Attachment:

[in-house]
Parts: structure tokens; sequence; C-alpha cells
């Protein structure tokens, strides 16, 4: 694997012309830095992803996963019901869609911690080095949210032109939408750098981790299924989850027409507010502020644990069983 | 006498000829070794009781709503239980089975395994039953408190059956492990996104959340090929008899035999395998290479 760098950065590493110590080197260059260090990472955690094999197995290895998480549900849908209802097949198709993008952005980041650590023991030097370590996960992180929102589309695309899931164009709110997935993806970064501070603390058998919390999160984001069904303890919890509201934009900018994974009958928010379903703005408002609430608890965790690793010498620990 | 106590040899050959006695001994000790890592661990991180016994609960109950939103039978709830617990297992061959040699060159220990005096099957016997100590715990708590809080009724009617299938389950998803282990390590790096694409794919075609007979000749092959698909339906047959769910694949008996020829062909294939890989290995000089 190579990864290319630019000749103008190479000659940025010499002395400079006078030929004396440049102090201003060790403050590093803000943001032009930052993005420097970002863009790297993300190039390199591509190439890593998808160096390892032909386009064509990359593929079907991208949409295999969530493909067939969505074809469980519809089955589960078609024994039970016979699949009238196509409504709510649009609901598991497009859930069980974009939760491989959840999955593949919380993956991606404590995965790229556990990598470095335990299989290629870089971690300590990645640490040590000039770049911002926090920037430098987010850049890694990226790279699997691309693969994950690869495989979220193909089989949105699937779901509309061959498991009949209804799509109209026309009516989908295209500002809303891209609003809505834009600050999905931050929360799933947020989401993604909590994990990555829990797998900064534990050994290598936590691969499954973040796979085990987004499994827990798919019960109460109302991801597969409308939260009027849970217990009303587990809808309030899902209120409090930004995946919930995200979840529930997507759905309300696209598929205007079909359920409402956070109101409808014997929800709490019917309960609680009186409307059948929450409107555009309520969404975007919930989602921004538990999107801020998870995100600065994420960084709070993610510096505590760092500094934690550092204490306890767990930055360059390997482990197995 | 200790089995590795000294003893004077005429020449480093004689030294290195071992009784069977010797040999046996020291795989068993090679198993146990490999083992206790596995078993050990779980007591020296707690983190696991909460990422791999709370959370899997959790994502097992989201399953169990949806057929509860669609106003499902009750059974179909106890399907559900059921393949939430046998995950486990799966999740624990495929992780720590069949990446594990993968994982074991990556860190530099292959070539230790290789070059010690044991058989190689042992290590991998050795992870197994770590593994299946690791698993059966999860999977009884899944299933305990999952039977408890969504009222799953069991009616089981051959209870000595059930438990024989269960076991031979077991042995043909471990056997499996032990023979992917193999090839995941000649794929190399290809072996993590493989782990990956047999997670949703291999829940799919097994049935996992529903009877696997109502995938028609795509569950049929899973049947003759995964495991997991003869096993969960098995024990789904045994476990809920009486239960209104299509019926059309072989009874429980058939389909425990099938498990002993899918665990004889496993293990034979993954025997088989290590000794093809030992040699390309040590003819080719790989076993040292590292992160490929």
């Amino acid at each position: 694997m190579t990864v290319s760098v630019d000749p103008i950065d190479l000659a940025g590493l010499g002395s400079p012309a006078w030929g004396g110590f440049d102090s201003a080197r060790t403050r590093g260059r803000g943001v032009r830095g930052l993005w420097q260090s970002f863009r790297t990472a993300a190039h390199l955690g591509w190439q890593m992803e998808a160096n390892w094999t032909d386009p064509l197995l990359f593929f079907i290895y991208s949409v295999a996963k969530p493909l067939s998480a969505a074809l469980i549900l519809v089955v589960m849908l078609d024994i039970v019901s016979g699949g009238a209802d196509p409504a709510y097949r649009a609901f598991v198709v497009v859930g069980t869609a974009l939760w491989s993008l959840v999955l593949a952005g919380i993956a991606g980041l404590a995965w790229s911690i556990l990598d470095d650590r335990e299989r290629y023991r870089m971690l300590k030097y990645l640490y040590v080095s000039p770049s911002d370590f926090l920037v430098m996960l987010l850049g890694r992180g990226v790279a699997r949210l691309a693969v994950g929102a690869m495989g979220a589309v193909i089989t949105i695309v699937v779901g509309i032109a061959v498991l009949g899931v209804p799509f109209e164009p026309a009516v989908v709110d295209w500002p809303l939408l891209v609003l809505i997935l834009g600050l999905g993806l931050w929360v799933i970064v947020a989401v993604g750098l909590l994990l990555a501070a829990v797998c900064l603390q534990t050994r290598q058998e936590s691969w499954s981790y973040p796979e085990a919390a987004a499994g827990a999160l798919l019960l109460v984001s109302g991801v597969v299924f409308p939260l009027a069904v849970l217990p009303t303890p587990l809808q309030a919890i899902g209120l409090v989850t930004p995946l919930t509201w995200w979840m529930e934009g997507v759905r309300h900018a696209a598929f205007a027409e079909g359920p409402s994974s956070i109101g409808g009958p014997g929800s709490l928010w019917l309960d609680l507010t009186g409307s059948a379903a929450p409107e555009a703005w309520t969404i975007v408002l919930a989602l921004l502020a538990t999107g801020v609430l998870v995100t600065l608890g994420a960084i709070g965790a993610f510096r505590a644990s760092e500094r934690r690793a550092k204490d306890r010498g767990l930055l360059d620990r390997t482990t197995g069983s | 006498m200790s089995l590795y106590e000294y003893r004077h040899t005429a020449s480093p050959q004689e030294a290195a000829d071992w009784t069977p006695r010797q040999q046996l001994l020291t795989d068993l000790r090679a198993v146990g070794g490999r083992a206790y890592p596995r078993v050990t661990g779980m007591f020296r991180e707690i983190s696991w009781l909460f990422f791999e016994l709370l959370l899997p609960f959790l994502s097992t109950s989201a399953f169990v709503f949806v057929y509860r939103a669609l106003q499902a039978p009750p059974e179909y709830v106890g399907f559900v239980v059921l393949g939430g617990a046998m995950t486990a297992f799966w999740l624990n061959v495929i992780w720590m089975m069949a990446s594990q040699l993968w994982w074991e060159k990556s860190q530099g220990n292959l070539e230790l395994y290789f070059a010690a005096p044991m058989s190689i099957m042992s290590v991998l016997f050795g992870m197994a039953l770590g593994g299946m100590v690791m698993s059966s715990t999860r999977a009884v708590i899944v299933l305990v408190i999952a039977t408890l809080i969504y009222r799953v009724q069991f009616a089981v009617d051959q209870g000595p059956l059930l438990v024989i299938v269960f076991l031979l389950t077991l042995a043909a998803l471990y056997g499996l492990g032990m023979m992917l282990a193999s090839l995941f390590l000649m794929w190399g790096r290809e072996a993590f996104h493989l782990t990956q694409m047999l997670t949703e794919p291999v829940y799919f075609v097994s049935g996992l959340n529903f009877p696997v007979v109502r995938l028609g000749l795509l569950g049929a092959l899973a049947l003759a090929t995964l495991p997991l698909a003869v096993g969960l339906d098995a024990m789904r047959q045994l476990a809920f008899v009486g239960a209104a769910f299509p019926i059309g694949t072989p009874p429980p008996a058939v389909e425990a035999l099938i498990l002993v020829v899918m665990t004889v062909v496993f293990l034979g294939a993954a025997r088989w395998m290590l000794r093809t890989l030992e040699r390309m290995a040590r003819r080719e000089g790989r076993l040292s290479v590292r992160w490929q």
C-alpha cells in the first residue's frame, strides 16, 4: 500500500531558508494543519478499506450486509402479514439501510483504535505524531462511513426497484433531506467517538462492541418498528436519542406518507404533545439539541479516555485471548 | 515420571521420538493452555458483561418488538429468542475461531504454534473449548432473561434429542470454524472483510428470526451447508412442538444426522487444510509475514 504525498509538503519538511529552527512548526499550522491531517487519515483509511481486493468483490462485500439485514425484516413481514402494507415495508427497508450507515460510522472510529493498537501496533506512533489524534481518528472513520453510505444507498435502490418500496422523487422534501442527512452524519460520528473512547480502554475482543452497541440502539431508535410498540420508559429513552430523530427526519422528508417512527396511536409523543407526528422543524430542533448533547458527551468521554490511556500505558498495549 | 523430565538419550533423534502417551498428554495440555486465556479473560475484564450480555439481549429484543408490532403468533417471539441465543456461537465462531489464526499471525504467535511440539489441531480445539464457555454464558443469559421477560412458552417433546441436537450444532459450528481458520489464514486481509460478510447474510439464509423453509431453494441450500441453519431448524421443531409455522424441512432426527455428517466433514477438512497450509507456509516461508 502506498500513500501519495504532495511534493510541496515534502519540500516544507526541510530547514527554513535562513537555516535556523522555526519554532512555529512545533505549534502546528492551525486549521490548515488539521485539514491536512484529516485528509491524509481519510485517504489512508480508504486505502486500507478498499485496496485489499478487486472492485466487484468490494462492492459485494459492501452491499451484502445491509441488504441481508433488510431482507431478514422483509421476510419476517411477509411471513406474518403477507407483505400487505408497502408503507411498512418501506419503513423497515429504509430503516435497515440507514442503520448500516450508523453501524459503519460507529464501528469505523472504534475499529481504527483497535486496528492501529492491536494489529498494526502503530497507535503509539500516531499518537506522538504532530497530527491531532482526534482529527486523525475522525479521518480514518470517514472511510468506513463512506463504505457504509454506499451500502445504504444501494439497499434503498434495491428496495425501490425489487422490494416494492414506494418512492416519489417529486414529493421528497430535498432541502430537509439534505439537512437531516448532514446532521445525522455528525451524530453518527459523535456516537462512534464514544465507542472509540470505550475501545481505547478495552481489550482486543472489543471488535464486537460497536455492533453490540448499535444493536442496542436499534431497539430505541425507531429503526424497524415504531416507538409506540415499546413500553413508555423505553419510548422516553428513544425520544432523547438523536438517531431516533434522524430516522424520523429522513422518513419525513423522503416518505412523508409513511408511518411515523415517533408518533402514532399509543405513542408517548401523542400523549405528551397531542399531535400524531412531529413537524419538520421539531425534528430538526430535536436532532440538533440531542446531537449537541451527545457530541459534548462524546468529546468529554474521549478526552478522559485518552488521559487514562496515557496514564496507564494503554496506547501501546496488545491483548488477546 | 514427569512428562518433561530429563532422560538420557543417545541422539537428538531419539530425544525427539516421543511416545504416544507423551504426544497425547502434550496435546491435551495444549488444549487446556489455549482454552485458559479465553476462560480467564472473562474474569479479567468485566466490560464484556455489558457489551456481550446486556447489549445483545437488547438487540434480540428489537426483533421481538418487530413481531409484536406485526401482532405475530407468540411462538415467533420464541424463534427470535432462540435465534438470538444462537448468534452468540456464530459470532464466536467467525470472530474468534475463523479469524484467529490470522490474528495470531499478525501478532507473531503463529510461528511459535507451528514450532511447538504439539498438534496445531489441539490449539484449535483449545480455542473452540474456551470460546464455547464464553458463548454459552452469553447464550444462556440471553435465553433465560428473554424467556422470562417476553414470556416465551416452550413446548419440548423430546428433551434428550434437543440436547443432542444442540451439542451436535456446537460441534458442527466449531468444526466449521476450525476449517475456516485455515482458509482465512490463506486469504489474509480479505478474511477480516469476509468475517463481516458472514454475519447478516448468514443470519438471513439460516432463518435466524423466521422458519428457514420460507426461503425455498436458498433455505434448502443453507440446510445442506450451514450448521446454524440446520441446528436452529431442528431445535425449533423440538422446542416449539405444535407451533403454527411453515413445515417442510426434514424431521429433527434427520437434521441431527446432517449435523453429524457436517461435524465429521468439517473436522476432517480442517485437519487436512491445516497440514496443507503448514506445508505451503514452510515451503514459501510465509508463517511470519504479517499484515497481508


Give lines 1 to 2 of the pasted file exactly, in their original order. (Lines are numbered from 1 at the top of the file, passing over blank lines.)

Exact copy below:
[in-house]
Parts: structure tokens; sequence; C-alpha cells